Other industrial nations expect all talk and no action from Washington. But Obama’s climate plan has them finally taking notice.
By Coral Davenport | Updated: July 1, 2013 | 6:19 a.m.
The U.S. had failed to be a world leader in fighting global warming—until this week.
President Obama’s new climate-change plan, which he unfurled at a speech at Georgetown University, is a messy, second-best affair. It comes only after he failed to move an economy-wide climate-change bill through Congress, and, at its core, the plan relies on a top-down executive mandate to force cuts of carbon pollution from coal-fired power plants. It will face legal challenges, cost jobs in coal country, and galvanize his political opponents, from Republicans to the fossil-fuel industry.
But bypassing Congress and using the unpopular tool of executive action also positions Obama to do what no president before him has been able to—show up at the global climate-change negotiating table with a credible, concrete action plan in hand, one that he can use to force action from other nations.
In the past, even when U.S. leaders have had the best of intentions at global climate talks, they have failed to deliver on their promises. That’s because those pledges have relied on action from Congress, which has failed to follow up. In 1997, Vice President Al Gore was hailed as a climate leader at the United Nations summit in Kyoto, Japan, when he signed the historic Kyoto Protocol, the world’s first binding global climate-change treaty. But his credibility took a nosedive after he came home and the Senate voted not to ratify the treaty—ensuring that the U.S., the world’s biggest economy and largest historic global-warming polluter, would not be able to take the lead in combatting the problem.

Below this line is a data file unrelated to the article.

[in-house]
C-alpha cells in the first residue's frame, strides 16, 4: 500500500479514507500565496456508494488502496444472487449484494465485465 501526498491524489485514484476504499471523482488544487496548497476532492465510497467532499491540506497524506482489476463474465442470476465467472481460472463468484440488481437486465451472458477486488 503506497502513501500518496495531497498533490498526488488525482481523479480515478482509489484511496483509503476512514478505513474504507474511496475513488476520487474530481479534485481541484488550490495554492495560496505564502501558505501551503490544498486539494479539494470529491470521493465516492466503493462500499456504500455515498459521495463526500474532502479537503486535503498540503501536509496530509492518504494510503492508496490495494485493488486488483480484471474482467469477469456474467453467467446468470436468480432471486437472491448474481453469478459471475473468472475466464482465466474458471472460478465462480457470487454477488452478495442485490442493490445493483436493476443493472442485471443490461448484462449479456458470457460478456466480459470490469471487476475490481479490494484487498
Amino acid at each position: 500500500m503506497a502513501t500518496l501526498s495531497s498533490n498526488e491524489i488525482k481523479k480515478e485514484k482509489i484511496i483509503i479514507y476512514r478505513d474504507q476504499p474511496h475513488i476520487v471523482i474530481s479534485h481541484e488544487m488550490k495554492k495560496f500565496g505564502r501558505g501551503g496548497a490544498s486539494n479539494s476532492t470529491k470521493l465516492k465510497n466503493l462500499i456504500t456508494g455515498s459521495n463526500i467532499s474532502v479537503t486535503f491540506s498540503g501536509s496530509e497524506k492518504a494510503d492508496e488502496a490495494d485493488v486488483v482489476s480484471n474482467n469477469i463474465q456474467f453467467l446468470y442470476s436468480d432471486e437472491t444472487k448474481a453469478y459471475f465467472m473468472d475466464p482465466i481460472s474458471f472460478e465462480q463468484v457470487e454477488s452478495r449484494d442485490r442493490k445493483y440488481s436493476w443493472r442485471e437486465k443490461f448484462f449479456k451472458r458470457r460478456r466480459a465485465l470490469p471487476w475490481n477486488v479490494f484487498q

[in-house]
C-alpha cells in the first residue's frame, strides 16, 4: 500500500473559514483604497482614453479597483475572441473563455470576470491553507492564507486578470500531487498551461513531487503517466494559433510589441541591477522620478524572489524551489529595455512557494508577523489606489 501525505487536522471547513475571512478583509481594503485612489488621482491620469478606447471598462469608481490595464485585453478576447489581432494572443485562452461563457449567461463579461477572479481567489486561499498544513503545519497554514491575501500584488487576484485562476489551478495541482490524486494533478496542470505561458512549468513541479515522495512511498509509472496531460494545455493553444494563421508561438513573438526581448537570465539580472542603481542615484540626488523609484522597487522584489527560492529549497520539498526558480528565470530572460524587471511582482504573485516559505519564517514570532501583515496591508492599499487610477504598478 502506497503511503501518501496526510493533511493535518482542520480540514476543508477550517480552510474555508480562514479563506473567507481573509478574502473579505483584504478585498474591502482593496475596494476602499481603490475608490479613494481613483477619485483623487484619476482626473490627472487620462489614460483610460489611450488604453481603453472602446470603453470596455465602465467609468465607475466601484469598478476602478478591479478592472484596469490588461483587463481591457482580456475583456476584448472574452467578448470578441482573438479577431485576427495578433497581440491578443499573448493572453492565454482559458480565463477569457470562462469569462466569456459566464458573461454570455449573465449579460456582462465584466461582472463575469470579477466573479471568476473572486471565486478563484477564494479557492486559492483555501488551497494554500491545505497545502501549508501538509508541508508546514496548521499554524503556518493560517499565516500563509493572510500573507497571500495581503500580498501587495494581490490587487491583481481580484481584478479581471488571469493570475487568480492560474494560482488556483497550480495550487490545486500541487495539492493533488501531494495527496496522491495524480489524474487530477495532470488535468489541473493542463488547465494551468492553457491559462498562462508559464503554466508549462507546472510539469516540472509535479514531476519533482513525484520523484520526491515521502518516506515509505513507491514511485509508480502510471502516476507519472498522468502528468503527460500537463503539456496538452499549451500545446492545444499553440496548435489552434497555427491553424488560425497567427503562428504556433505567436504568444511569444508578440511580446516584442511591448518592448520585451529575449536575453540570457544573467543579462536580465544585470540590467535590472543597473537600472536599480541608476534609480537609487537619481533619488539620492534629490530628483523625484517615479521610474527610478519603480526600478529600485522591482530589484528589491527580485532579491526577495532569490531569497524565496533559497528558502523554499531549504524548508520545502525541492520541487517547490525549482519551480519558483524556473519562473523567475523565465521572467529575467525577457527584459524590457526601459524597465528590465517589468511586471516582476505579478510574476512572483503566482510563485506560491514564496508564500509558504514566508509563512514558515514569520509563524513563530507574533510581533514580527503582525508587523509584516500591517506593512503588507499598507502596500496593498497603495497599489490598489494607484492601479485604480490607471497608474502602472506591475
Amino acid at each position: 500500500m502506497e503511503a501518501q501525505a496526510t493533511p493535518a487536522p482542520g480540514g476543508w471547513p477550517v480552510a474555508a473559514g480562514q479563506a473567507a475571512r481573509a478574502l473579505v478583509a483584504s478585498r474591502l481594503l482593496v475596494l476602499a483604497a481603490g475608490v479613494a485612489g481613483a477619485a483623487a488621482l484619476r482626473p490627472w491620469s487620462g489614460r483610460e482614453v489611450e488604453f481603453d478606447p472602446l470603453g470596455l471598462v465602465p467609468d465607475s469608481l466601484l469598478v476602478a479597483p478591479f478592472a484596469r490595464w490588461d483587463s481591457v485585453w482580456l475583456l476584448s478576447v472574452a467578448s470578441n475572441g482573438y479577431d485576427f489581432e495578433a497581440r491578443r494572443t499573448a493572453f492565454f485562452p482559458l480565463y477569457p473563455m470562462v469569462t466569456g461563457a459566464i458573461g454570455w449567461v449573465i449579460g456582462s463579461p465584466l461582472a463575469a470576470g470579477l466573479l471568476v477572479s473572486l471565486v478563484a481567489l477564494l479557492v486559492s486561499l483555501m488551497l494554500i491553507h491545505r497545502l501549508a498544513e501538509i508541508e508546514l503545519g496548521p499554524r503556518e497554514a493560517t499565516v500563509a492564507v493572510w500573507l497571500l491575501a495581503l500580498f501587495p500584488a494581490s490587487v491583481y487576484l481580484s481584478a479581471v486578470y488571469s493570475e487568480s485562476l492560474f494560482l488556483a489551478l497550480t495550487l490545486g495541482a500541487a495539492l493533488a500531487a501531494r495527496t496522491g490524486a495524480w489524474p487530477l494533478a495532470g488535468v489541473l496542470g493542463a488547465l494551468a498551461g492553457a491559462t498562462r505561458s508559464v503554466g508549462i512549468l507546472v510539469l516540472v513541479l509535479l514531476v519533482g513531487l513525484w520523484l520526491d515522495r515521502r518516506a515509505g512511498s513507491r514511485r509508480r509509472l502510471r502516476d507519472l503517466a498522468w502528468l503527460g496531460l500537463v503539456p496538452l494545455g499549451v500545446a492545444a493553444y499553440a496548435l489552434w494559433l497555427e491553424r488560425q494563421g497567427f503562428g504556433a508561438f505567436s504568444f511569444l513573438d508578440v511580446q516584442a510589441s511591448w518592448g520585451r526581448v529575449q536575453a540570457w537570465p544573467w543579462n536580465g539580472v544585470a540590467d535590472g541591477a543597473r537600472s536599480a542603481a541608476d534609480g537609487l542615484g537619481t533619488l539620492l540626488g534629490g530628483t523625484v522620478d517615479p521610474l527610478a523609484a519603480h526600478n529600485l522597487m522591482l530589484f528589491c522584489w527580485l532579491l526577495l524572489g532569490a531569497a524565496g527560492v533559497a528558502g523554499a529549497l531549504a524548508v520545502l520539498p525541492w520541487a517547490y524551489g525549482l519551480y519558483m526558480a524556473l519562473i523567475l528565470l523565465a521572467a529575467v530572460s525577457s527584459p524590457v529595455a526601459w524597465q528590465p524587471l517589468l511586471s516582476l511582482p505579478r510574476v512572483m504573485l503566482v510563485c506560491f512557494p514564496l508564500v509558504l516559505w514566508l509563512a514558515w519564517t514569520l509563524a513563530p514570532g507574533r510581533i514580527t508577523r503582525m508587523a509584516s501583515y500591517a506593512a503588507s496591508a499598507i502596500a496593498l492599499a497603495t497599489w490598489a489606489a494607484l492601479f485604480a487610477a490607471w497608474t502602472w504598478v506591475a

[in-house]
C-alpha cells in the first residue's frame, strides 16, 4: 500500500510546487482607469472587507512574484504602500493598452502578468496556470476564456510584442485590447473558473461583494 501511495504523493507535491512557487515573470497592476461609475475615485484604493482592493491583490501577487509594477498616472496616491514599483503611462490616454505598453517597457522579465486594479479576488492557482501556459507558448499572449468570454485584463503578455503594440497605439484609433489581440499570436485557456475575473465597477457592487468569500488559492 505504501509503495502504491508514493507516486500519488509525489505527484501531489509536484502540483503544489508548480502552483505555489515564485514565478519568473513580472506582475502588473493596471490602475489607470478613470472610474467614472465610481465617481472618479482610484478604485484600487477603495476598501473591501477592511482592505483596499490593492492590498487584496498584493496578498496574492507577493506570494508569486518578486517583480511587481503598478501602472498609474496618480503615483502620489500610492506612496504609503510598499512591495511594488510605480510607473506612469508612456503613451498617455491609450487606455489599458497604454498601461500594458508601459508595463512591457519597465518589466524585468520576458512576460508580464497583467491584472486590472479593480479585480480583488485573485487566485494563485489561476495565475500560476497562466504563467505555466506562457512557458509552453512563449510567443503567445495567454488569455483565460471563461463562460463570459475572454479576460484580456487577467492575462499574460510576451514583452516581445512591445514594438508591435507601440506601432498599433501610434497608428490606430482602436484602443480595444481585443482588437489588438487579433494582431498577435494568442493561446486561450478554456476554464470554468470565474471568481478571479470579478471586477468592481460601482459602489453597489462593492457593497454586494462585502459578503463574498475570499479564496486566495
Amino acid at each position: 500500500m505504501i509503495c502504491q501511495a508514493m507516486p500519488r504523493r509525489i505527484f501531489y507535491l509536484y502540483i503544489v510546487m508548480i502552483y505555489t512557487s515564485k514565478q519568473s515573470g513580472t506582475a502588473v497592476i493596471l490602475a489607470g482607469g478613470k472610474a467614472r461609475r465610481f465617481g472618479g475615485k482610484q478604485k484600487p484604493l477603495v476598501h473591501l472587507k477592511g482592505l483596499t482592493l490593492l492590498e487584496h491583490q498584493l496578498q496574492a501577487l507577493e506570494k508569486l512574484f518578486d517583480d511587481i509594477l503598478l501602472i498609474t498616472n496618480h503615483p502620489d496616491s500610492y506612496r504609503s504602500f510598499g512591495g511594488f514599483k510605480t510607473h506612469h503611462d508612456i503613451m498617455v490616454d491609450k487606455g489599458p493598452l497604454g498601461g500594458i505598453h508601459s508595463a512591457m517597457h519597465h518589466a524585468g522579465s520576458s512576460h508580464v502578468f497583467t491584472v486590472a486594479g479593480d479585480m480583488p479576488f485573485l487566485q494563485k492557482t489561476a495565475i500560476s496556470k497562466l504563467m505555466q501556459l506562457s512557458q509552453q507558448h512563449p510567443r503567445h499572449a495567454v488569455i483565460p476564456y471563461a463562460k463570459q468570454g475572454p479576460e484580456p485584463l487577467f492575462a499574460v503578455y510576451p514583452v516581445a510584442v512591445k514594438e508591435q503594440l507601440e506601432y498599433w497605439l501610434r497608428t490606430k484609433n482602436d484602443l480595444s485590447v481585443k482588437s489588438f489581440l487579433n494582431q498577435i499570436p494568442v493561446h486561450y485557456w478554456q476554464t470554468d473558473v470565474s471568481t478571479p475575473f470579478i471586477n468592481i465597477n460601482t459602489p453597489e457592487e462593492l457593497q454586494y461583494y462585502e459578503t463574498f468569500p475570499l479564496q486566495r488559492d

Obama fell into the same trap in 2009 when he showed up at the U.N. climate summit in Copenhagen, Denmark, at which nations hoped to forge a true follow-up treaty to Kyoto, one that would include real action from all the major economies. Obama pledged that the U.S. would act—the Senate would soon pass a sweeping climate bill, he said—and standing on that pledge, he attempted to muscle China and India into signing on to binding emissions cuts.
At the time, a Chinese negotiator shared with me his skepticism about Senate passage: “There’s no way Harry Reid will get 60 votes for that,” he said then.
He was right, and Obama’s promise of action from Congress was proven wrong. Senate Majority Leader Reid couldn’t even get all the Democrats in his chamber to vote for the bill, and he abandoned the effort.
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